avantilover
05-09-2008, 08:29 PM
Since the war didn't start until 9/3/39 the car is likely a German Embassy vehicle.

John Clements
Avantilover, your South Australian Studebaker lover!!!
Secretary Studebaker Car Club of SA (as of 3/19/08)
Lockleys South Australia

JRoberts
05-09-2008, 09:39 PM
quote:Originally posted by avantilover

Since the war didn't start until 9/3/39 the car is likely a German Embassy vehicle.

John Clements
Avantilover, your South Australian Studebaker lover!!!
Secretary Studebaker Car Club of SA (as of 3/19/08)
Lockleys South Australia


But the "war" started earlier in other places, including China, Ethiopia, etc.

Joe Roberts
'61 R1 Champ
'65 Cruiser
Editor of "The Down Easterner"
Eastern North Carolina Chapter

bondobilly
05-09-2008, 09:49 PM
The guy on the fender is AN OPTION "rear view" mirror.

rockne10
05-09-2008, 10:27 PM
Studebakers were being sold in Germany, and I thought the U.S., while it was sending armament to the Brits, didn't technically enter the war until Pearl Harbor? When would Studebaker have stopped shipping civilian knocked down models to der Reich?

JRoberts
05-09-2008, 11:03 PM
Wasn't there an trade embargo against Germany before we actually went to war? It may not have prevented the '37 models from being exported, as it may have started in 1938 or 39.

Joe Roberts
'61 R1 Champ
'65 Cruiser
Editor of "The Down Easterner"
Eastern North Carolina Chapter

Merki
10-14-2013, 12:41 AM
Hi Joe,

I think that the Studebakers were manufactured in each country overseas in the early days. I recently read that China produced the first Hardtop Roadster in 1924. A year before the Hardtop Duplex Roadster was officially made by Studebaker in the USA. My grandfather had a Studebaker Dealership in Hamburg, Germany in 1933. He eventually lost it as he was opposed to the Nazi's and the Gestapo made sure he lost all his clients. Embargoes only prevent exportation. If production is already offshore the embargo does little to stop sales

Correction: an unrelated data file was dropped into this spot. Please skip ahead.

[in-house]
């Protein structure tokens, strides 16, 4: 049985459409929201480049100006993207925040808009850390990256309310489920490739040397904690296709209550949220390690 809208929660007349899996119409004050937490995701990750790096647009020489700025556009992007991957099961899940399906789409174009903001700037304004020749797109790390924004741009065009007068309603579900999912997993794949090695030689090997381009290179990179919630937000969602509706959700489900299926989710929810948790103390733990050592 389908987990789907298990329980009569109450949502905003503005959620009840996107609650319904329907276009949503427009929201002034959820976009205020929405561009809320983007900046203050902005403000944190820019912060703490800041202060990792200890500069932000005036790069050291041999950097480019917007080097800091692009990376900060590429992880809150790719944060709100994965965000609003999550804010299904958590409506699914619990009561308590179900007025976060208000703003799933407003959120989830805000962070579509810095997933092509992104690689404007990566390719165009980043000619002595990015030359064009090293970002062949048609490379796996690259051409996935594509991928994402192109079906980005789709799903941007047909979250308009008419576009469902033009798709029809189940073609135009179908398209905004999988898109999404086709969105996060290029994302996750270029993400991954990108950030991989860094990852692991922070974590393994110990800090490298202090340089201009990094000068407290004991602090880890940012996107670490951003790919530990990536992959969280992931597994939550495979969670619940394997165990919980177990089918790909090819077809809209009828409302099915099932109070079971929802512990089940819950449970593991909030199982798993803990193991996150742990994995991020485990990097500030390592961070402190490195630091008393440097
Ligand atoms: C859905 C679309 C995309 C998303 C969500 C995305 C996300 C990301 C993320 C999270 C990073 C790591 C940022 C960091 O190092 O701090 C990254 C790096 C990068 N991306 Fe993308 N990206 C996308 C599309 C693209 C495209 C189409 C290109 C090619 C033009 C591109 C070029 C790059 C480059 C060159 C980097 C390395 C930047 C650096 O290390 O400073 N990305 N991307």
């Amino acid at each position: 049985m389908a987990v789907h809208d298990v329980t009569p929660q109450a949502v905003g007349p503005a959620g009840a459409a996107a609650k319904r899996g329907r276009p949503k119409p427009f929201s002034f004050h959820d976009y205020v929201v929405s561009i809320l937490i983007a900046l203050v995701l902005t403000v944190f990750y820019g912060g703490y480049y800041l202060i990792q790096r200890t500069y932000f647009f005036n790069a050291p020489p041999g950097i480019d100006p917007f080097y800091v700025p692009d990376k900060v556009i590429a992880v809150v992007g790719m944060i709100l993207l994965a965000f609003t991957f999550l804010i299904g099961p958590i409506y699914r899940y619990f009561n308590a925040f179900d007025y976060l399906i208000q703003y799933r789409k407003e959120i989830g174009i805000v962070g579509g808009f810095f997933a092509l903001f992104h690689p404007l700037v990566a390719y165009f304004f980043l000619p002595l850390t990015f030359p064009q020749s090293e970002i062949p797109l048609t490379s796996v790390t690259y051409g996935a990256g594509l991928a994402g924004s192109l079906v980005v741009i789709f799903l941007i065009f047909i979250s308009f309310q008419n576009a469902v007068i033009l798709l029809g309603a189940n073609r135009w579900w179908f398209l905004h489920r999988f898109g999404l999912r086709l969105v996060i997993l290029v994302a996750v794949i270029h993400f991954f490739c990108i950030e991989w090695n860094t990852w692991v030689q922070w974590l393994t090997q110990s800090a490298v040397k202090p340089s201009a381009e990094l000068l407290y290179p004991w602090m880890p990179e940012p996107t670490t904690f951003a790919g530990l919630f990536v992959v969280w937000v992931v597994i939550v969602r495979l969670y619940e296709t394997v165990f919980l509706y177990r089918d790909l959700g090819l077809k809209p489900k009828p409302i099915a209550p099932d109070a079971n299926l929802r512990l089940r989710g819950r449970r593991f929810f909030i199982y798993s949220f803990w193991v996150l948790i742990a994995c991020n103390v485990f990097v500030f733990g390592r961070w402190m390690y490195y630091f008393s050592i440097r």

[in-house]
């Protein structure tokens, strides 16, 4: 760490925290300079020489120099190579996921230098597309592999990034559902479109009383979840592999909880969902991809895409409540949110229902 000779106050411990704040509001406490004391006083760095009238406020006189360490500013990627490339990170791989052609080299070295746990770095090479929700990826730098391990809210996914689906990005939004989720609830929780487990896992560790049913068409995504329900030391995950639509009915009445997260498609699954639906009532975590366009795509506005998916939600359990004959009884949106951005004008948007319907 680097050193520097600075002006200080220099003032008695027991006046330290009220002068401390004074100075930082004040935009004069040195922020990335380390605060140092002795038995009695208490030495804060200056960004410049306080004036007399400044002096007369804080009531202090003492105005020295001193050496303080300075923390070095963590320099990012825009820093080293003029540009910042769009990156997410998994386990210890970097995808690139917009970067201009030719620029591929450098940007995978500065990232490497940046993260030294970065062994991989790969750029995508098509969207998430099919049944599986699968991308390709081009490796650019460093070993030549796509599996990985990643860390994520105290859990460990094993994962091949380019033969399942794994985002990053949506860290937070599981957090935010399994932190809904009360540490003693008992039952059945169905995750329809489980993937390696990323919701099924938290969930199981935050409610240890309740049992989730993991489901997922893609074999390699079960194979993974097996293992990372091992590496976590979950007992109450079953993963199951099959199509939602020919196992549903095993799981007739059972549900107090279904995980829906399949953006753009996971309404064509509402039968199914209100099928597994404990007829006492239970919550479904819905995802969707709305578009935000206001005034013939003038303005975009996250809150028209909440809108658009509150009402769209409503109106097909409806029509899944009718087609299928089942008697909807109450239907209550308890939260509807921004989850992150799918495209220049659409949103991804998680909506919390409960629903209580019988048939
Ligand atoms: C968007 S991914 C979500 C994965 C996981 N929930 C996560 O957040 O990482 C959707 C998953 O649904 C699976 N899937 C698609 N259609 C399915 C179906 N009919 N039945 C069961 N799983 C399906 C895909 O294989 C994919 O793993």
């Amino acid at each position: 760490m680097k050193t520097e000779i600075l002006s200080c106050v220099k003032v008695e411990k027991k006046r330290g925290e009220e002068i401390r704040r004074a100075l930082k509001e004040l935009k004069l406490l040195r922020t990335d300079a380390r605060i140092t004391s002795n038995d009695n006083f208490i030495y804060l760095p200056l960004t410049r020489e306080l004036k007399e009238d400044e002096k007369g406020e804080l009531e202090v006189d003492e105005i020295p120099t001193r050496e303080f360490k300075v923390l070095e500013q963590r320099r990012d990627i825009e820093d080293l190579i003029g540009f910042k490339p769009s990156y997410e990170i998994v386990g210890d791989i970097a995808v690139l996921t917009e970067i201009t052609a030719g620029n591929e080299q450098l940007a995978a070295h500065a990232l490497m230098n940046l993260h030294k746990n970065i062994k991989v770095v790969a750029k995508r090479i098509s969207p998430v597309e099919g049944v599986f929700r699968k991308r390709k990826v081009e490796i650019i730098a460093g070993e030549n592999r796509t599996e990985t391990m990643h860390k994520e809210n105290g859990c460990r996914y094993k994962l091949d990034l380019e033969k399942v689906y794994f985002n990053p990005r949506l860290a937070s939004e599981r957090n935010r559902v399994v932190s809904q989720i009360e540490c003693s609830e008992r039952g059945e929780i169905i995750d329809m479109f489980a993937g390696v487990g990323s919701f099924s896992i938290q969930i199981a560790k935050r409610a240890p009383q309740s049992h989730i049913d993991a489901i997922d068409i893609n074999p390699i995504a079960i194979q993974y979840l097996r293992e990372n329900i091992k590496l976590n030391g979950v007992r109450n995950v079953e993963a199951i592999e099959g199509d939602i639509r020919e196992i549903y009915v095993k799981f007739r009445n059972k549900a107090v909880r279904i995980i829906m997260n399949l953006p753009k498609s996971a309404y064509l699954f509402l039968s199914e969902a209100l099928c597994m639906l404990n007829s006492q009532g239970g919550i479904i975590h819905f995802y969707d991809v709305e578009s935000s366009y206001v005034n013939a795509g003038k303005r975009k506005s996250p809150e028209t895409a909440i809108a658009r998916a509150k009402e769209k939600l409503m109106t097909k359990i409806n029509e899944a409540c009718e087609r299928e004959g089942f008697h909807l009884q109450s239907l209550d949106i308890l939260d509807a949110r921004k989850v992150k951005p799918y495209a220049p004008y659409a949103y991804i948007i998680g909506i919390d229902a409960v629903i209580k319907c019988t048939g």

Wasn't there an trade embargo against Germany before we actually went to war? It may not have prevented the '37 models from being exported, as it may have started in 1938 or 39.

Joe Roberts
'61 R1 Champ
'65 Cruiser
Editor of "The Down Easterner"
Eastern North Carolina Chapter

gordr
10-14-2013, 11:22 AM
I think it is pretty simple. Studebakers were being shipped to / assembled in China, pre- WWII. Probably the German embassy in Peking chose the option of buying the best locally-available cars rather than incur the expense of shipping several Mercedes or Horch autos all the way from Germany. If the cars were already being sold there, then parts and service would be available, too. And the USA was not yet an enemy of the Reich.

Gunslinger
10-14-2013, 11:50 AM
I was under the impression that Dictators exported were called "Director" due to the original name being more politically charged overseas than in the US at the time.

Studebaker Wheel
10-14-2013, 12:40 PM
The original photo posted on 5-9-08.

28511

jclary
10-14-2013, 01:00 PM
Is it just me?...wondering how these "ZOMBIE THREADS" keep staggering back to life after a long dormant period in the lost thread graveyard?:eek:

After all...it is the month of Halloween:confused::)

Not that the topic isn't interesting...but the original date of the thread got my attention.:);):)

52-fan
10-14-2013, 02:30 PM
I'm with you. When I saw Lenard Shepherd's post I got excited until I saw the date. New folks get on the forum and while searching hit an interesting thread. Without looking at the date, they add comments. I've almost done it before...I guess you could say I just did.

t walgamuth
10-14-2013, 04:51 PM
I like the hubcaps!

rockne10
10-14-2013, 08:29 PM
Is it just me?...wondering how these "ZOMBIE THREADS" keep staggering back to life after a long dormant period in the lost thread graveyard?:eek: John, Peter Peterson (Merki) is a new forum member who inquired about prewar German Studebakers. A suggestion was made that a search for old threads might present some examples. Obviously, it worked.
We are constantly adding to the forum archives with every post we make. That's why it is important we use effective titles in our threads.

jclary
10-14-2013, 09:08 PM
John, Peter Peterson (Merki) is a new forum member who inquired about prewar German Studebakers. A suggestion was made that a search for old threads might present some examples. Obviously, it worked.
We are constantly adding to the forum archives with every post we make. That's why it is important we use effective titles in our threads.

Thanks for the explanation. My comments were not intended as a complaint...merely an observation.:) Seems like we have had several old topics resurrected lately. With the growth of our forum membership, I suppose it is inevitable.;) When you combine the new folks, pulling up old topics, with old geezers (like me), who forget and keep repeating what we have already posted...could lead to some pretty amusing forum traffic patterns.:confused::o:)